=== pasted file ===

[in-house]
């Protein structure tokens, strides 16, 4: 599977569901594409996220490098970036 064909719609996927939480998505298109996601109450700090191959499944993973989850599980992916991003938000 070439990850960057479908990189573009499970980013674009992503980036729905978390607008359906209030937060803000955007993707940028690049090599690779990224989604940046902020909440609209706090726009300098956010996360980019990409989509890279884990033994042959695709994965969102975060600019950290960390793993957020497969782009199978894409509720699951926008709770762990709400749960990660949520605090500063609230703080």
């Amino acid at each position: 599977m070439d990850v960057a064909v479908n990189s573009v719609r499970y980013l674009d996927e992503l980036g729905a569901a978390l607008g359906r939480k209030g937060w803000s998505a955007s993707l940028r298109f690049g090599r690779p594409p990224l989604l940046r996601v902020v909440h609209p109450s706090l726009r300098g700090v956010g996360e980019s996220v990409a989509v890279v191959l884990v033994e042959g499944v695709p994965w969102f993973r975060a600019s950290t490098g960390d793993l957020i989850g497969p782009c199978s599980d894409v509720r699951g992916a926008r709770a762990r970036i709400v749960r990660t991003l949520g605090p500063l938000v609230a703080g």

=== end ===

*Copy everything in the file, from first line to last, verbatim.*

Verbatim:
[in-house]
């Protein structure tokens, strides 16, 4: 599977569901594409996220490098970036 064909719609996927939480998505298109996601109450700090191959499944993973989850599980992916991003938000 070439990850960057479908990189573009499970980013674009992503980036729905978390607008359906209030937060803000955007993707940028690049090599690779990224989604940046902020909440609209706090726009300098956010996360980019990409989509890279884990033994042959695709994965969102975060600019950290960390793993957020497969782009199978894409509720699951926008709770762990709400749960990660949520605090500063609230703080």
């Amino acid at each position: 599977m070439d990850v960057a064909v479908n990189s573009v719609r499970y980013l674009d996927e992503l980036g729905a569901a978390l607008g359906r939480k209030g937060w803000s998505a955007s993707l940028r298109f690049g090599r690779p594409p990224l989604l940046r996601v902020v909440h609209p109450s706090l726009r300098g700090v956010g996360e980019s996220v990409a989509v890279v191959l884990v033994e042959g499944v695709p994965w969102f993973r975060a600019s950290t490098g960390d793993l957020i989850g497969p782009c199978s599980d894409v509720r699951g992916a926008r709770a762990r970036i709400v749960r990660t991003l949520g605090p500063l938000v609230a703080g």